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Spanish real ("royal") stems from Spanish rey, which roots in latin rex ("king"). The Real-Prefix in your word stems from latin res ("thing"), which is, by the way, also the root of the word republic. A Realwörterbuch or Real-Encyclopädie is an "encyclopedia of things", as opposed to a Wörterbuch which is simply a dictionary, or "an encyclopedia of terms". (The English word real and the German word real also root in Latin res through the Latin adjective realis "of things".)

Differentiating between things and notions is an import distinction in history of thought. When the hammer was invented is a totally different question from when the word hammer was invented. You might find the latter in a dictionary, the former in an encyclopedia.

While the term Realwörterbuch fell out of fashion, the same prefix is still used in the term Realschule, referring to a school where the focus is on practical rather than on academic education (you learn "things" there, less "ideas" or "theories").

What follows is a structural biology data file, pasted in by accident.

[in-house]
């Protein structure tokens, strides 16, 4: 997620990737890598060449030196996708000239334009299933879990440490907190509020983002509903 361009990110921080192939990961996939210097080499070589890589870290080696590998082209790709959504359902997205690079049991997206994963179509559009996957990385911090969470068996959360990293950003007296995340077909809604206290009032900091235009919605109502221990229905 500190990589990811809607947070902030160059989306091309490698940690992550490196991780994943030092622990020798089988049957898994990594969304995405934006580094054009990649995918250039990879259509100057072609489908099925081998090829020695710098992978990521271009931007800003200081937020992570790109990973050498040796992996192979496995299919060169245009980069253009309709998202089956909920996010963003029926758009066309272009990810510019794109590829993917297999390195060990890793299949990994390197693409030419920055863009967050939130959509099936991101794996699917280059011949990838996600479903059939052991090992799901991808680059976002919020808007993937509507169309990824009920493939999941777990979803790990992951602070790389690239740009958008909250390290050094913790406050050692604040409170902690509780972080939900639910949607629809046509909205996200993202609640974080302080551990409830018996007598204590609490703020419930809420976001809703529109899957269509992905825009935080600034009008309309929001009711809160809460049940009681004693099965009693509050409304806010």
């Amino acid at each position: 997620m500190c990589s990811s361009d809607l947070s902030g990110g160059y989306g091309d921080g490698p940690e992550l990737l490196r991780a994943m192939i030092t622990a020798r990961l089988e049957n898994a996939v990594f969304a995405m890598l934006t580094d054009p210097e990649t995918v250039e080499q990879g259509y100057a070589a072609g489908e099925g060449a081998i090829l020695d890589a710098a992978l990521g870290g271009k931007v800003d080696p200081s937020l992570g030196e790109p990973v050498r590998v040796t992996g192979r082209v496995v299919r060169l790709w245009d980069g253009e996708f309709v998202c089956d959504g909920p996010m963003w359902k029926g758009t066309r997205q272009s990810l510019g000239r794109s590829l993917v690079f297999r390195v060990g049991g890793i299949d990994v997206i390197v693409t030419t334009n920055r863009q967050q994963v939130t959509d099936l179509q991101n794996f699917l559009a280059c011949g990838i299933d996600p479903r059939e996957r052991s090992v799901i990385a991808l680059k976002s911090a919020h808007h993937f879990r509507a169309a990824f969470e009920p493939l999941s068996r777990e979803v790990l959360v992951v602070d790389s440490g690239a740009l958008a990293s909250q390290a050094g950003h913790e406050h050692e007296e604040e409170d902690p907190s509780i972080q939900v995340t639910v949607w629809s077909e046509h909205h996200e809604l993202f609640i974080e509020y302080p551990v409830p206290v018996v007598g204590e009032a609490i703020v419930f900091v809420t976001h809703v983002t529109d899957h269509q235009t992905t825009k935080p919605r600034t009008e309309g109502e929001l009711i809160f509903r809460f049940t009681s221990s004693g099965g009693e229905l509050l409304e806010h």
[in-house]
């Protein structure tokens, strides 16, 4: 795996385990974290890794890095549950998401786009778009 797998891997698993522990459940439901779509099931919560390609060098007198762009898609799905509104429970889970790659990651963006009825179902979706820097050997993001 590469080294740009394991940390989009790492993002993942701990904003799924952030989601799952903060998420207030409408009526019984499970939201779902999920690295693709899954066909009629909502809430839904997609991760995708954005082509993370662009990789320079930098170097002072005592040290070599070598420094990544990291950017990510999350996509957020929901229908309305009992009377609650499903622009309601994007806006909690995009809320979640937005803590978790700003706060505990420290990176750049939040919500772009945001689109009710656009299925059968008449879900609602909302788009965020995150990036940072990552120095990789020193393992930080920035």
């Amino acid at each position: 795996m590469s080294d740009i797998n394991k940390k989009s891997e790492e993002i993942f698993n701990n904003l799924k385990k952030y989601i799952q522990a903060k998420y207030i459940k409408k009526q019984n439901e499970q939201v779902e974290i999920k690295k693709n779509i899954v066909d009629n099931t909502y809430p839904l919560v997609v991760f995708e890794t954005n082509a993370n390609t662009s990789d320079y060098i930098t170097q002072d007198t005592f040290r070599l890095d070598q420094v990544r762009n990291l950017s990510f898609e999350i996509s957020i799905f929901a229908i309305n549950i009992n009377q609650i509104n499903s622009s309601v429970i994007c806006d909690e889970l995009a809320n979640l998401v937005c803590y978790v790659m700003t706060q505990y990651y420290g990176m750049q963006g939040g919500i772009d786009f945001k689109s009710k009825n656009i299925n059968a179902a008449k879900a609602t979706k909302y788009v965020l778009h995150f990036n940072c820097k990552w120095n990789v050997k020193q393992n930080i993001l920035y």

Same as its English counterpart encyclopedia, the German word Enzyklopädie used to have a broader meaning, referring to a "collection of knowledge"; the distinction between encyclopedia and dictionary which is common today, is of a younger age. That is why the specification of an "encyclopedia of things" might have made sense at the time the book was written.

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It's another name for a so called Realwörterbuch, or by modern laymen terms a Lexikon. In English this would be an encyclopedia.

The contrasting term is Sprachwörterbuch. Those explain the word rather than the things described by that word. The layman term for those is Wörterbuch. In English this would be a dictionary.

And yeah, Realencyclopädie sounds like a pleonasm in hindsight.